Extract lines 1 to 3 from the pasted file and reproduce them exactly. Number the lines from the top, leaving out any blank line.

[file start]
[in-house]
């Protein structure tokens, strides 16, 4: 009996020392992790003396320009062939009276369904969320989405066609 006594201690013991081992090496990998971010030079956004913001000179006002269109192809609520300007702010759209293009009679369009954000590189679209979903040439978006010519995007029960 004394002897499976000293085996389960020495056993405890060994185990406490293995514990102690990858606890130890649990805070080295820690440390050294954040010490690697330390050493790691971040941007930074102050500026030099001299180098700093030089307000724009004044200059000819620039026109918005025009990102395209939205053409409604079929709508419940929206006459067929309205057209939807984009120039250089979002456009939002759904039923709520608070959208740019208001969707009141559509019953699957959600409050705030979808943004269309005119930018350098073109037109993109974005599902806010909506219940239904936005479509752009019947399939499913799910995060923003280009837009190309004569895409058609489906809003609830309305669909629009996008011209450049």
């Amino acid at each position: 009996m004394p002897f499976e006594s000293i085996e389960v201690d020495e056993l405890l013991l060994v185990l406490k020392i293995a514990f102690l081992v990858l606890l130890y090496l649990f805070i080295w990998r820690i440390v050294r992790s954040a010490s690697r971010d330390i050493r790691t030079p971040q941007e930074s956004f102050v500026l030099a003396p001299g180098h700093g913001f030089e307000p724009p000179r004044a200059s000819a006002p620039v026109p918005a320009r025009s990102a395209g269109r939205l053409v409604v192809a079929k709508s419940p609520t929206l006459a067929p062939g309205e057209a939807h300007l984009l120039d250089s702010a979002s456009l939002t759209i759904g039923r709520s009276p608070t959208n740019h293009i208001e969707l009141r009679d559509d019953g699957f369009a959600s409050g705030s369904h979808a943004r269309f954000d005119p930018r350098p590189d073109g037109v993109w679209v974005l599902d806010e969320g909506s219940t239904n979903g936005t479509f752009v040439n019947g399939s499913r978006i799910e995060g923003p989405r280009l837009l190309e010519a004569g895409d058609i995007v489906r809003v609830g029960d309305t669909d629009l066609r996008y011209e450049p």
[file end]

[in-house]
């Protein structure tokens, strides 16, 4: 009996020392992790003396320009062939009276369904969320989405066609 006594201690013991081992090496990998971010030079956004913001000179006002269109192809609520300007702010759209293009009679369009954000590189679209979903040439978006010519995007029960 004394002897499976000293085996389960020495056993405890060994185990406490293995514990102690990858606890130890649990805070080295820690440390050294954040010490690697330390050493790691971040941007930074102050500026030099001299180098700093030089307000724009004044200059000819620039026109918005025009990102395209939205053409409604079929709508419940929206006459067929309205057209939807984009120039250089979002456009939002759904039923709520608070959208740019208001969707009141559509019953699957959600409050705030979808943004269309005119930018350098073109037109993109974005599902806010909506219940239904936005479509752009019947399939499913799910995060923003280009837009190309004569895409058609489906809003609830309305669909629009996008011209450049």
């Amino acid at each position: 009996m004394p002897f499976e006594s000293i085996e389960v201690d020495e056993l405890l013991l060994v185990l406490k020392i293995a514990f102690l081992v990858l606890l130890y090496l649990f805070i080295w990998r820690i440390v050294r992790s954040a010490s690697r971010d330390i050493r790691t030079p971040q941007e930074s956004f102050v500026l030099a003396p001299g180098h700093g913001f030089e307000p724009p000179r004044a200059s000819a006002p620039v026109p918005a320009r025009s990102a395209g269109r939205l053409v409604v192809a079929k709508s419940p609520t929206l006459a067929p062939g309205e057209a939807h300007l984009l120039d250089s702010a979002s456009l939002t759209i759904g039923r709520s009276p608070t959208n740019h293009i208001e969707l009141r009679d559509d019953g699957f369009a959600s409050g705030s369904h979808a943004r269309f954000d005119p930018r350098p590189d073109g037109v993109w679209v974005l599902d806010e969320g909506s219940t239904n979903g936005t479509f752009v040439n019947g399939s499913r978006i799910e995060g923003p989405r280009l837009l190309e010519a004569g895409d058609i995007v489906r809003v609830g029960d309305t669909d629009l066609r996008y011209e450049p």